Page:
This book was one of my most anticipated reads of the year, and frankly, I was left a little disappointed by it.
The book wasn’t bad. It was a pretty solid read, actually. I just expected more.
A few years ago I read Ahdieh’s The Wrath & The Dawn, and I loved it. I flew through that novel in one sitting and gave it five brilliant stars. Then I read the sequel, The Rose & The Dagger, and I was left utterly unimpressed. I felt that it was lacking all the things I had come to expect from Ahdieh. I think that’s what happened with Flame in the Mist.
When I heard that this was going to be a Mulan retelling I was super excited. I love Mulan. She’s one of my favorite Disney princesses, and I’ve seen her movie too many times to count. This though was not at all like Mulan.
“Be as swift as the wind. As silent as the forest. As fierce as the fire. As unshakable as the mountain.”
– The Flame in The Mist by Reneé Ahdieh
Well, nothing like Mulan save for that quote above.
Sure, it has a girl dressed like a guy and a romantic lead that falls for her, much like Shang, way before realizing that she was female. It also takes place in Asia (Japan this time, not China). And, I guess that’s about all I got.
And there is nothing wrong with that!
This book does not have to be like Disney’s Mulan! That’s not the problem. The problem is that was instead of a kickass warrior I came to expect, a fearless heroine who goes to war for the selfless reason of saving her father, we got whiny, holier than thou, little Mariko.
Mariko, whose great intelligence is way more tell than show, and who acts like she’s somehow above it all.
Seriously, the girl is praised here and there for being oh, so smart, and yet, I was unimpressed by her intelligence. Sure she’s smart, but she’s also kind of stupid.
She does a lot of illogical, completely irrational things. And it’s not just once or twice, but all the gosh darn time! Things that anyone with common sense would think twice about! Even her initial plan, the thing that kick starts the plot, which is to infiltrate the enemy to find out who wants her dead, is kind of stupid. So many things could have been avoided if she’d not done that. It’s not like there weren’t simpler ways of getting it done.
The main reason she dresses as a man to infiltrate the Black Clan is that she doesn’t want to dishonor her family. She doesn’t want people to question if she lost her virtue after being attacked and spending a couple hours alone in the woods. So, what does our brilliant, smarter, more logical than anyone else heroine do? She goes deeper into the woods and spends weeks alone with a group of men because obviously, no one would question her virtue after that.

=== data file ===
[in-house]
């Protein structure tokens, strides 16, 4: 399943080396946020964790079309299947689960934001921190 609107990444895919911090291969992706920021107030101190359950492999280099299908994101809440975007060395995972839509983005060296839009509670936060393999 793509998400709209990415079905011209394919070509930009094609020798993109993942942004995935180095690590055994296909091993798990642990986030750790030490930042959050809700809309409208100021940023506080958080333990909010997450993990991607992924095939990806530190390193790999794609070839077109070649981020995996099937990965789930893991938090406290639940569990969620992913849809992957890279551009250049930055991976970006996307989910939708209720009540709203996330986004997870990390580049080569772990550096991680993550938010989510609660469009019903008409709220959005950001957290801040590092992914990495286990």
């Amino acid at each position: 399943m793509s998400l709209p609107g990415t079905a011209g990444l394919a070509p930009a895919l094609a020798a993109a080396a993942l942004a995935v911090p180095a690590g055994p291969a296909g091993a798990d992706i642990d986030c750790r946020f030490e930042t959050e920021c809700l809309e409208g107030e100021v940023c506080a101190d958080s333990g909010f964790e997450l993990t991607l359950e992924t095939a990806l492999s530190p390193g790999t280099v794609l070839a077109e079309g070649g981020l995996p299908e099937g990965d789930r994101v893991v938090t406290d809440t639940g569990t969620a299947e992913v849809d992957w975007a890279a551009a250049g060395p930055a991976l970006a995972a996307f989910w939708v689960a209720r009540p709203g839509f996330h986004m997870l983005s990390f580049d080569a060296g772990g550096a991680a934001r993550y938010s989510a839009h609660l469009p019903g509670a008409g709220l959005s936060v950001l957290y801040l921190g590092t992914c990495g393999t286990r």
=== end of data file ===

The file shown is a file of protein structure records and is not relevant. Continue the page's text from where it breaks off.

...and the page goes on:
The romance was also not to my liking. I feel like Ahdieh tried to make it look like it was slow burning, but it really wasn’t. And I know that the one between Khalid and Shazi wasn’t either in TW&TD but this one just seemed worse. It seemed more rushed and out of place. At least Khalid and Shazi had some nice moments. Mariko and Ōkami only argued and glared at each other, and then suddenly they are making out.
Then there was the magic. How does it work? What’s the context? No one knows, but everyone just kinda quietly accepts it so I guess it’s ok. Right?
And the Black Clan. What was it’s purpose? How long have they been around? Everyone fears them and think they are evil but we never see them do anything truly villainous. And were they just established by 18-20-year-old Ranmaru? That mean’s they couldn’t have been around for that long. And yet, everyone speaks of them as though they are legendary?
I have so many questions!
Anyway, I gave this three stars so obviously, I liked some stuff in it, despite all that you just read. Although, now that I think about it, I had a lot more problems with it than I originally thought. But, moving on!
I liked the feminist message in the story, and how Ōkami (the love interest) was all for it, constantly defending Mariko’s right to make her own choices.
Seriously, the book is filled with quotes like:
“You are first and foremost a person. A reckless, foolish person, but a person nonetheless. If I ever say you are not permitted to do something, rest assured that the last reason I would ever say so would be because you are a girl.”
“I will not be bandied about by men any longer. I am not a prize to be bought or sold.”
I also like that Mariko wasn’t a virgin, as strange as that sounds. All these YA heroines are sweet little virgins, ready to give it up to their one true love (another annoying teenager that she’s known for a max period of three months and already knows is going to love 4evah!). Then they have a cheesy love scene talking about how they were joined and how their souls mixed or something.
Not that that’s wrong I suppose. It’s just so cliche, and so unrealistic. Mariko wasn’t about that, and I loved it.
Also the fact that it was in Japan! I love feudal Japan! I want more stories set there. I also want more Asian characters and stories in YA fantasy. There is so much mythology to take from, so many magical settings that we can explore. I want to see more of it. And not just see it from the POV of some white guy/girl who is somehow the chosen one in some Asian prophesy or something. It’s happened before and I am sick of it!
Anyway, I liked it, I guess. It was entertaining so I suppose I will be reading the sequel. I just hope I can get more into it than I did this one.
If you’ve read it, tell me what you think!
Check out our 2017 Reading Challenge